Sarah Malik’s Desi Girl Is A Love Letter To Aussie WOC Trying To Find Their Place In The World

Photo by Zahrah Habibullah
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Sarah Malik has been writing professionally for over 15 years, but her debut book, Desi Girl is a departure from her usual journalism that centres the voices of others. Looking inward, the first generation Pakistani Australian explores the nuances of growing up in the shadow of September 11, navigating a career in media as a woman of colour (WOC), and finding a sense of home when you're caught between two cultures.
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"This book is about finding yourself and it's about searching for who you are," Malik tells Refinery29 Australia over the phone. "I think it will resonate with anyone who's trying to do that, whatever background you're from.
"I think it was accelerated for me, being a young Muslim woman in a post 9/11 world where who you are is suddenly in the spotlight in a really caricatured way and it almost forces this process of inward reflection — who am I? What do I want? What do I believe in?"
The book starts off detailing Malik's experience with what's often seen as a rite of passage for many young Aussies: moving out of home. Finding your new community or 'family' can be daunting, and even more so when your South Asian parents aren't the biggest advocates of you going against the cultural norm of living at home until you get an arranged marriage. Subsequent chapters delve into Malik exploring her faith and wearing a hijab, learning to swim, dating and her unapologetic love for Jane Austen.
The chapters about being a woman of colour in the workplace, and going to therapy, were honest, powerful and truly resonated with me. Imposter syndrome and second-guessing yourself at work is all too common as a woman, and often even more so as a woman of colour.
"These issues do send us to the therapist's office because they impact us so much," says Malik. "These feelings of exclusion and being the only person [of colour] and feeling gaslighted. Feeling like you don't really have a place or wondering why you are trying to climb this mountain that everyone else has the ropes for, that you keep slipping down.
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"It was nerve-racking writing that chapter," she then laughs. "But I do think that there's an appetite now for these conversations, and we need to be open and honest about the fact that certain people inhabit and experience spaces differently from others and that race and class have a lot to do with that."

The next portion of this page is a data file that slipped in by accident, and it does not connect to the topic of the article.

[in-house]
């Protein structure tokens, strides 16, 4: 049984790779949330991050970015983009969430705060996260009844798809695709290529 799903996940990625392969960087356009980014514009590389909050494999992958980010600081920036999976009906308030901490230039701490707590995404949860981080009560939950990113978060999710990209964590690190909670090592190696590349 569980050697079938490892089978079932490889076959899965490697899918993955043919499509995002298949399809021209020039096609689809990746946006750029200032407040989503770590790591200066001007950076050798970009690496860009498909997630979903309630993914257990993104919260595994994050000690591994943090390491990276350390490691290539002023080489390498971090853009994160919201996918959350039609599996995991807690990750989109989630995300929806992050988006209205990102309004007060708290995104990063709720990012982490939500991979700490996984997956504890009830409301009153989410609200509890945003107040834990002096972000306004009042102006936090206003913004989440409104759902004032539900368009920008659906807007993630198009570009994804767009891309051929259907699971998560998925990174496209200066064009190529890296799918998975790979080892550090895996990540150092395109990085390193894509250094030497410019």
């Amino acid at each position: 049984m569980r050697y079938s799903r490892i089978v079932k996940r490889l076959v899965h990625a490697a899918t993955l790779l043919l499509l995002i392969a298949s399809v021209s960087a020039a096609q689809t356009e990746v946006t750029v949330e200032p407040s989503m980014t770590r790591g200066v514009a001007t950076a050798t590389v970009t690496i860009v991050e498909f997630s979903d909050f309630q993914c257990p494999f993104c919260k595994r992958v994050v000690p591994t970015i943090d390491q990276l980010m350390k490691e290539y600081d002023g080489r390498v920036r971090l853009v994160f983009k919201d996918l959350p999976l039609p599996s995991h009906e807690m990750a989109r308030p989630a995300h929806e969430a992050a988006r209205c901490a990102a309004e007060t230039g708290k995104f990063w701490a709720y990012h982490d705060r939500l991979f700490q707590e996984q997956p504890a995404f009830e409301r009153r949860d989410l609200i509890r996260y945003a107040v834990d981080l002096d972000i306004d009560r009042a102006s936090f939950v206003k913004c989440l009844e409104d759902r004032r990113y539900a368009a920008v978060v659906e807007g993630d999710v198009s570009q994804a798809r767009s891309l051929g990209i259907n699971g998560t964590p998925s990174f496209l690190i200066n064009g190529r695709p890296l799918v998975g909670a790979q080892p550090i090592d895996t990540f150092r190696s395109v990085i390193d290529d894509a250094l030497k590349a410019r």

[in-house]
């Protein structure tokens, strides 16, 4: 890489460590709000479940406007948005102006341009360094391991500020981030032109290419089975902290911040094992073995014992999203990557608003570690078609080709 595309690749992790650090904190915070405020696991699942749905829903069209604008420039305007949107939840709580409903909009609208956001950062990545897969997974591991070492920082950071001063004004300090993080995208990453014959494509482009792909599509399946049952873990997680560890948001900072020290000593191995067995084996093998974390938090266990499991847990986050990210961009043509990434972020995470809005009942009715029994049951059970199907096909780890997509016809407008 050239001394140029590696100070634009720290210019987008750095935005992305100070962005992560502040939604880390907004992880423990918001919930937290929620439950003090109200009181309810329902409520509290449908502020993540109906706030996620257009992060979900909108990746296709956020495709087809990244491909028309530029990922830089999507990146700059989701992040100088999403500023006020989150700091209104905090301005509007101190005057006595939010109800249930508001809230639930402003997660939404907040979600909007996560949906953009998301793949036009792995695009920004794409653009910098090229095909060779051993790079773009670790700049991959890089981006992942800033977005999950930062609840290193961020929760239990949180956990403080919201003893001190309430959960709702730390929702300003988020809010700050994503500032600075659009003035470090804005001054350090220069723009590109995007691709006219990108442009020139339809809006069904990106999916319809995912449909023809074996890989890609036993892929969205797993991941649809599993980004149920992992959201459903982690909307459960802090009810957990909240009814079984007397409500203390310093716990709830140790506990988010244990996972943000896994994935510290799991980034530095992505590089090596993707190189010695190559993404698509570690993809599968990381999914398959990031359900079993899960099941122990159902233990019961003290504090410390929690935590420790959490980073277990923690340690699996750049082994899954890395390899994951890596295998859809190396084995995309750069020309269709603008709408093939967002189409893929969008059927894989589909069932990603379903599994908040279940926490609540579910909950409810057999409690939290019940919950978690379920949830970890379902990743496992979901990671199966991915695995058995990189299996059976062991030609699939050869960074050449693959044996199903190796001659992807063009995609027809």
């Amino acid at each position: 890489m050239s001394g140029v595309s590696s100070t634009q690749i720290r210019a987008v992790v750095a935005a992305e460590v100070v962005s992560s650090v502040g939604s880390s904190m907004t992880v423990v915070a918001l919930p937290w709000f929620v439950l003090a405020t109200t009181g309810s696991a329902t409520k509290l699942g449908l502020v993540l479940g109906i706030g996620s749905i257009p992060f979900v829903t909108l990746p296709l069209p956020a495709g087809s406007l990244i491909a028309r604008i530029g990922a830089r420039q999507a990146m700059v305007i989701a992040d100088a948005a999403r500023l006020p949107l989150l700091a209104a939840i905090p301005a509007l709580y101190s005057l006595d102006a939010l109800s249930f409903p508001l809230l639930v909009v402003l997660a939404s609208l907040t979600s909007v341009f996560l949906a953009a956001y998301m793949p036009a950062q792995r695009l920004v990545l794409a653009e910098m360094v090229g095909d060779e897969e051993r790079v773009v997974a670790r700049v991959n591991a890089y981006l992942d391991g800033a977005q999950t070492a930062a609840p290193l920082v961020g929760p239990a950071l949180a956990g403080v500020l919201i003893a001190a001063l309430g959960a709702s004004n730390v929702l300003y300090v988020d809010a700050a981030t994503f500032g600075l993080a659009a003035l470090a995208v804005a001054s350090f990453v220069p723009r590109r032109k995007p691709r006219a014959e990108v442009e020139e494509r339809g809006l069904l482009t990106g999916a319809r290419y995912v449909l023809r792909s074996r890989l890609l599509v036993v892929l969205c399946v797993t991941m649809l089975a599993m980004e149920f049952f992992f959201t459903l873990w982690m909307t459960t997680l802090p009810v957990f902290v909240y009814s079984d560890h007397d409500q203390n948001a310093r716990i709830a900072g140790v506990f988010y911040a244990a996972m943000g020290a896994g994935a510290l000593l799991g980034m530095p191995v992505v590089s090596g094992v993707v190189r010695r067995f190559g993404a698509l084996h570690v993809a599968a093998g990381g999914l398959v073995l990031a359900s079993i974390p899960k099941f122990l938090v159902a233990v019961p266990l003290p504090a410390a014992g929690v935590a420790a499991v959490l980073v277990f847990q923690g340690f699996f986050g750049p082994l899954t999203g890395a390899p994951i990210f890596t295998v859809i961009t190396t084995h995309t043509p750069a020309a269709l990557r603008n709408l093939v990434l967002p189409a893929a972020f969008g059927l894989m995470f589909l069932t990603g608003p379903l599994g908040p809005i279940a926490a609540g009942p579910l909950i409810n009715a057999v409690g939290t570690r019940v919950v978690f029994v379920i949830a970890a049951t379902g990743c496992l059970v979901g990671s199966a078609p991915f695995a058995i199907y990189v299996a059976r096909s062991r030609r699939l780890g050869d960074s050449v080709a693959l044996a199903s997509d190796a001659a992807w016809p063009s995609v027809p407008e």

"These issues do send us to the therapist's office because they impact us so much. These feelings of exclusion and being the only person [of colour] and feeling gaslighted."

sarah malik
She was "really nervous" writing about therapy because of the stigmas attached to seeking mental health support, particularly within South Asian communities like hers and mine.
"I feel like mental health is something that we are talking about more openly now as a society, and I am proud to add to that conversation and add to that destigmatisation of mental health," says Malik.
"If you are made to feel invisible in the culture, if your identity is not reflected in the public sphere, that does impact how you move and interact in the world. It does impact your self-esteem, it does impact your mental health.
"I hope that that chapter was nuanced and complicated in exploring my own personal experience as a Muslim woman of colour and my journey with therapy and how much it's helped me."

But Malik is quick to highlight that with struggles and adversity can also come immense growth and the opportunity to find and embrace moments of joy. It's the message she ultimately wants to drive home in the book.

"That's really important too, because you can sometimes build up an identity of struggle, and it's hard to let go of that 'fight' instinct," she reflects.
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"Now that I feel like I've acquired certain things that I'm really proud of, I can just relax into it and feel like, 'Yes, you're doing well, you deserve it. You deserve joy, you deserve relaxation, and you deserve abundance.'
"I think it's really important to share those struggles and be honest about them, but also share the joys."
Desi Girl is now available to purchase here.
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